Two years ago Barrack Heights woman Karen Martin received a double blow when she was diagnosed with breast and ovarian cancer on the same day.
Mrs Martin had lost her mother, Joan, to ovarian cancer more than two decades before her own diagnosis, so knew something of the battle that lay ahead.
However, despite the 10-hour operation she had to endure and the gruelling regime of chemotherapy and radiotherapy that followed, the 56-year-old has a positive message this Pink Ribbon Day.
The official date for the 2013 Pink Ribbon Day is next Monday, although in many areas including the Illawarra, stalls selling pink merchandise will be set up this Friday.
‘‘My mother had the best treatment that was available at the time but in the 20 years since, there has been so much progress made in both the screening and treatment of cancer which has saved so many women’s lives,’’ Mrs Martin said.
‘‘The Cancer Council’s Pink Ribbon Day raises funds for research and support services for both breast and gynaecological cancers which is a great thing.
‘‘On Friday I’ll be showing my support by volunteering my time at a stall in Stockland Shellharbour.’’
Like Hollywood actress Angelina Jolie and many others, Mrs Martin inherited the BRCA gene which indicates an increased risk of breast cancer although she had never been tested.
‘‘I had had symptoms for a few years but none that I could relate to cancer,’’ she said.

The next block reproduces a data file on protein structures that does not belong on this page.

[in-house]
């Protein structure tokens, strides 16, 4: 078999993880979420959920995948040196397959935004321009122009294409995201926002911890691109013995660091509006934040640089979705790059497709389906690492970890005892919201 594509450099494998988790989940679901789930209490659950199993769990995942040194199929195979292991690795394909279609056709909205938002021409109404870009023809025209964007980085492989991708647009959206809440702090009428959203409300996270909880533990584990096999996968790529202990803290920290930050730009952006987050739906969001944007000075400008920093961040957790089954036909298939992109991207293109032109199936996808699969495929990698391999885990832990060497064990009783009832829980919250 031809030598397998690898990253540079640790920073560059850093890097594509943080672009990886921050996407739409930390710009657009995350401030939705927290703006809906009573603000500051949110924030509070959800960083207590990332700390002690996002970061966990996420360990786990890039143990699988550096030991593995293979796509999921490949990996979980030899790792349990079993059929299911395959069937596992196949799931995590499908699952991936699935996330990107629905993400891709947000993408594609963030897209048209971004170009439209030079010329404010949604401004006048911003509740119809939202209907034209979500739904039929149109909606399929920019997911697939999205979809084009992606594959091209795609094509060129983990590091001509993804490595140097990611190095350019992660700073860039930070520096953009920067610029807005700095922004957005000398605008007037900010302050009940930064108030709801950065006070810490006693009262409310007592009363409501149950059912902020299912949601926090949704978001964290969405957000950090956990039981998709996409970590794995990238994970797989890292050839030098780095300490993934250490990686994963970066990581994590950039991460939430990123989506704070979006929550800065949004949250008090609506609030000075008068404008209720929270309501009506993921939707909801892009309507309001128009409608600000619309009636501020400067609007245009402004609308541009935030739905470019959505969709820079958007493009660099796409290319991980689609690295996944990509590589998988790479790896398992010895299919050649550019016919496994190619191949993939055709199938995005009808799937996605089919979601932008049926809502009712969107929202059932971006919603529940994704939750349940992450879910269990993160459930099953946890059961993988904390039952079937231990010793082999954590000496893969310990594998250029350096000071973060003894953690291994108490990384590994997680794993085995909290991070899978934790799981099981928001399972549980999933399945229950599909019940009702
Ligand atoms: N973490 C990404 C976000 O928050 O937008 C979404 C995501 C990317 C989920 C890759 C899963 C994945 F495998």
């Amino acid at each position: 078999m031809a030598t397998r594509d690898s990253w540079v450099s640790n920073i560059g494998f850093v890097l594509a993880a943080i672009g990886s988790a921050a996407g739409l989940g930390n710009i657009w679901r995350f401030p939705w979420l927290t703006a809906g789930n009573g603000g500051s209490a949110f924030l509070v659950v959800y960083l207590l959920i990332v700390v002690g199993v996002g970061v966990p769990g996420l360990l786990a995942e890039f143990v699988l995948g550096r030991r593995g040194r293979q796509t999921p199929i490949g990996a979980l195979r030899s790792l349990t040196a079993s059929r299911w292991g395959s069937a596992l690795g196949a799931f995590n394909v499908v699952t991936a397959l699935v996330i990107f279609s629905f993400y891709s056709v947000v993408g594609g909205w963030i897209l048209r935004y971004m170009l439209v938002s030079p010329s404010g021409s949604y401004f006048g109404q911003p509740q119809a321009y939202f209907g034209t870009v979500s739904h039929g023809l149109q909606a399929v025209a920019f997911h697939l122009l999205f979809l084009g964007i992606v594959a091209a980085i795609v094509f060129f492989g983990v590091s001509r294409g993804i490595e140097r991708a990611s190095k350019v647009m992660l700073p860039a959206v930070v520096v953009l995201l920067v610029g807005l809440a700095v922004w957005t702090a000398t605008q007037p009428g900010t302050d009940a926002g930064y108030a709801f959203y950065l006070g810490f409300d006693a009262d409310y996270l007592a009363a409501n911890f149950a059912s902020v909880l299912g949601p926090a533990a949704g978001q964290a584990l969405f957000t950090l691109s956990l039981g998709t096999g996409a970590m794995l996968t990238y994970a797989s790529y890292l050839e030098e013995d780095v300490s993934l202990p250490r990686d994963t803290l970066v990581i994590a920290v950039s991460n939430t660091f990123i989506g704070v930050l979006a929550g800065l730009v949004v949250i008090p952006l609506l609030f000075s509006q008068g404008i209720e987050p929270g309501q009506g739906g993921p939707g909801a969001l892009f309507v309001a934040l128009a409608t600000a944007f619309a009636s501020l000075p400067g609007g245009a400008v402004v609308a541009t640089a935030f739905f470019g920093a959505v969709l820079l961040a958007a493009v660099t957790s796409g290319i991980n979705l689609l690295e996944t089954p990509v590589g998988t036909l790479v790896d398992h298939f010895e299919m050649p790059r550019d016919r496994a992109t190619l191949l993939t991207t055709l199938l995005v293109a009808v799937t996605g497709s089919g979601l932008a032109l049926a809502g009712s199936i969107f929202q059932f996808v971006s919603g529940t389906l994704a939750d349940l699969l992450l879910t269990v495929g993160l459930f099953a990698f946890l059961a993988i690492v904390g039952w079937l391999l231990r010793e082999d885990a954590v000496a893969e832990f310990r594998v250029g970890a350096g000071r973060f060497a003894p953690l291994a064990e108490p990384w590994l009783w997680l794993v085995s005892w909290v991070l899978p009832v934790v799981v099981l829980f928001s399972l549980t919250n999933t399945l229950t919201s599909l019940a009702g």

‘‘I was very tired, I would quite often feel bloated and suffered from constipation and I began to get severe chest pains, stomach pains, back pains and pains in my left shoulder and arm.’’
A range of tests followed, but it was a PET scan that showed the extent of the cancer in her body – not only did she have breast and ovarian cancer, it had spread to other areas including her liver and gall bladder.
This month marks two years since her diagnosis and subsequent operation and treatment; follow-up scans have come back clear. ‘‘Had I known that my mother carried the gene then I am certain I would have been tested and preventative measures taken,’’ she said. ‘‘Please if you have a family history, get tested and seek advice. ...I am so lucky I am still here and alive.’’
Cancer Council NSW regional manager Toby Dawson said while breast cancer was still the most common cancer in women, 31per cent more women in Australia were alive than would have been expected two decades ago.
‘‘This is due to major advances in screening, treatment and prevention programs many of which have been a direct result of the community supporting fund-raising events like Pink Ribbon Day,” he said.